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    • "Embryonic stem cells, established from the ICM of blastocyst, can differentiate into all kinds of embryonic tissues, mimicking the pluripotent nature of the origin. Over the last decade, numerous studies have demonstrated steered differentiation of embryonic stem (ES) cells into various tissues by mimicking the signaling environments of the early embryo (Wichterle et al. 2002; Mizuseki et al. 2003; Gotz & Barde 2005; Murry & Keller 2008; Yeo et al. 2008; Zhang et al. 2008). A straightforward application of these techniques is to use these differentiated cells for regenerative medicine and drug discovery. "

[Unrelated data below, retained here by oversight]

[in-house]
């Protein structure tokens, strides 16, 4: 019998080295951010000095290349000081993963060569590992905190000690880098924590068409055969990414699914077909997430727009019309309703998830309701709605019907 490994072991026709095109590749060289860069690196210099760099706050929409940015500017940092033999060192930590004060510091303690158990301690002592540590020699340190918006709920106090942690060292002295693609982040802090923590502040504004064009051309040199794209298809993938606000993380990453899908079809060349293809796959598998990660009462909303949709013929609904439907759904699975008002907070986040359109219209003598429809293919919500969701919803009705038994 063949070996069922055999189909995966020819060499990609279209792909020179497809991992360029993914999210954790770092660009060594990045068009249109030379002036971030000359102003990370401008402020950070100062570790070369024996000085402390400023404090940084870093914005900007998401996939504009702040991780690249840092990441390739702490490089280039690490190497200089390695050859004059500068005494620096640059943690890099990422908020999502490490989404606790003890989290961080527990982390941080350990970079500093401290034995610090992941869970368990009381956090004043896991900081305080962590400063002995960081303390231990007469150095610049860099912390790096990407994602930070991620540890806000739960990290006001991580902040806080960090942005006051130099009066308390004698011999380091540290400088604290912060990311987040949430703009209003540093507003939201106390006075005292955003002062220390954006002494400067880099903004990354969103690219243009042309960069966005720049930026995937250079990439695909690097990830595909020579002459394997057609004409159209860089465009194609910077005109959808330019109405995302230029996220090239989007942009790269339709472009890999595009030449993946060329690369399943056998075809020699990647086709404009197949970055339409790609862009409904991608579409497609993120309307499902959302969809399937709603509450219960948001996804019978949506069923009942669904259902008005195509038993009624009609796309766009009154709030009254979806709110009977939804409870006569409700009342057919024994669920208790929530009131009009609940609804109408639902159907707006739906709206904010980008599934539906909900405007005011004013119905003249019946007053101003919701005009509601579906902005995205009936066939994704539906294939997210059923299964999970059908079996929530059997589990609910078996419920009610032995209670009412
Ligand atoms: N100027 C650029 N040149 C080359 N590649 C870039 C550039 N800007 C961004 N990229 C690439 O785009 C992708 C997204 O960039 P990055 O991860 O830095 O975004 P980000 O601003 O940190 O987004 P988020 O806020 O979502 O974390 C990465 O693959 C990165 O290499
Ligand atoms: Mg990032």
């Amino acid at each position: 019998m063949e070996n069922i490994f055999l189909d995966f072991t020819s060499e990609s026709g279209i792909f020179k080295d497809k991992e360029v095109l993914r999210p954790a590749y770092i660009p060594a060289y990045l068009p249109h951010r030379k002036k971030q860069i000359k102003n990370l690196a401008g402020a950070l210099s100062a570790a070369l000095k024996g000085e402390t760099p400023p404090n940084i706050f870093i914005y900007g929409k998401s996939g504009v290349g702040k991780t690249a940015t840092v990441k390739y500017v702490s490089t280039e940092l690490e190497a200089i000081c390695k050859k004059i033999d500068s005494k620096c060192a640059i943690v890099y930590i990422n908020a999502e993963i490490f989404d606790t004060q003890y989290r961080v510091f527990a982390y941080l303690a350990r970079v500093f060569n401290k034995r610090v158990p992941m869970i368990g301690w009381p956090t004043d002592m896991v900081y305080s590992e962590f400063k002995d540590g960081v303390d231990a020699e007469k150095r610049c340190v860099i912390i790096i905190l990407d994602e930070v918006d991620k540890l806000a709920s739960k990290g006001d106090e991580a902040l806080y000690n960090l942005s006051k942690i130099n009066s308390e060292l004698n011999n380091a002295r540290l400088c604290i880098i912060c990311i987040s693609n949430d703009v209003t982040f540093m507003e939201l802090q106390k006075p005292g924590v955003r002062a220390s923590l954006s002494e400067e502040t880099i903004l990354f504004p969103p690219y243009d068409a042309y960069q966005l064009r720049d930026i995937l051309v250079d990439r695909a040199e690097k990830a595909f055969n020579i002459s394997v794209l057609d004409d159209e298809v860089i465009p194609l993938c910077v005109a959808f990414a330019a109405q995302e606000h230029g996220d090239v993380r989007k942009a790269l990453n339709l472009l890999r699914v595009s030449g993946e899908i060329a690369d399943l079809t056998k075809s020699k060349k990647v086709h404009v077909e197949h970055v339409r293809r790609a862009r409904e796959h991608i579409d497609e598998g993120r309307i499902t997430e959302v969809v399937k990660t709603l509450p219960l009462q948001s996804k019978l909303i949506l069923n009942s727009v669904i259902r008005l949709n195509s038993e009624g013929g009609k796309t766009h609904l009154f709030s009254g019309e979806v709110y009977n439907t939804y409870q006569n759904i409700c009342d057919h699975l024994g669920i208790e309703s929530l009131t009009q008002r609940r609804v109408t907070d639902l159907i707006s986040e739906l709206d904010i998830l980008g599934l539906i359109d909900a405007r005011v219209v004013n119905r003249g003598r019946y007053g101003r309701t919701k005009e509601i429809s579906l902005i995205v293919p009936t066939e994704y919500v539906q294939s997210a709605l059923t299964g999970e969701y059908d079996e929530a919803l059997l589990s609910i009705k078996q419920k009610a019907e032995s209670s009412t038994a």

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    ABSTRACT: Embryonic stem (ES) cells have been successfully used over the past decade to generate specific types of neuronal cells. In addition to its value for regenerative medicine, ES cell culture also provides versatile experimental systems for analyzing early neural development. These systems are complimentary to conventional animal models, particularly because they allow unique constructive (synthetic) approaches, for example, step-wise addition of components. Here we review the ability of ES cells to generate not only specific neuronal populations but also functional neural tissues by recapitulating microenvironments in early mammalian development. In particular, we focus on cerebellar neurogenesis from mouse ES cells, and explain the basic ideas for positional information and self-formation of polarized neuroepithelium. Basic research on developmental signals has fundamentally contributed to substantial progress in stem cell technology. We also discuss how in vitro model systems using ES cells can shed new light on the mechanistic understanding of organogenesis, taking an example of recent progress in self-organizing histogenesis.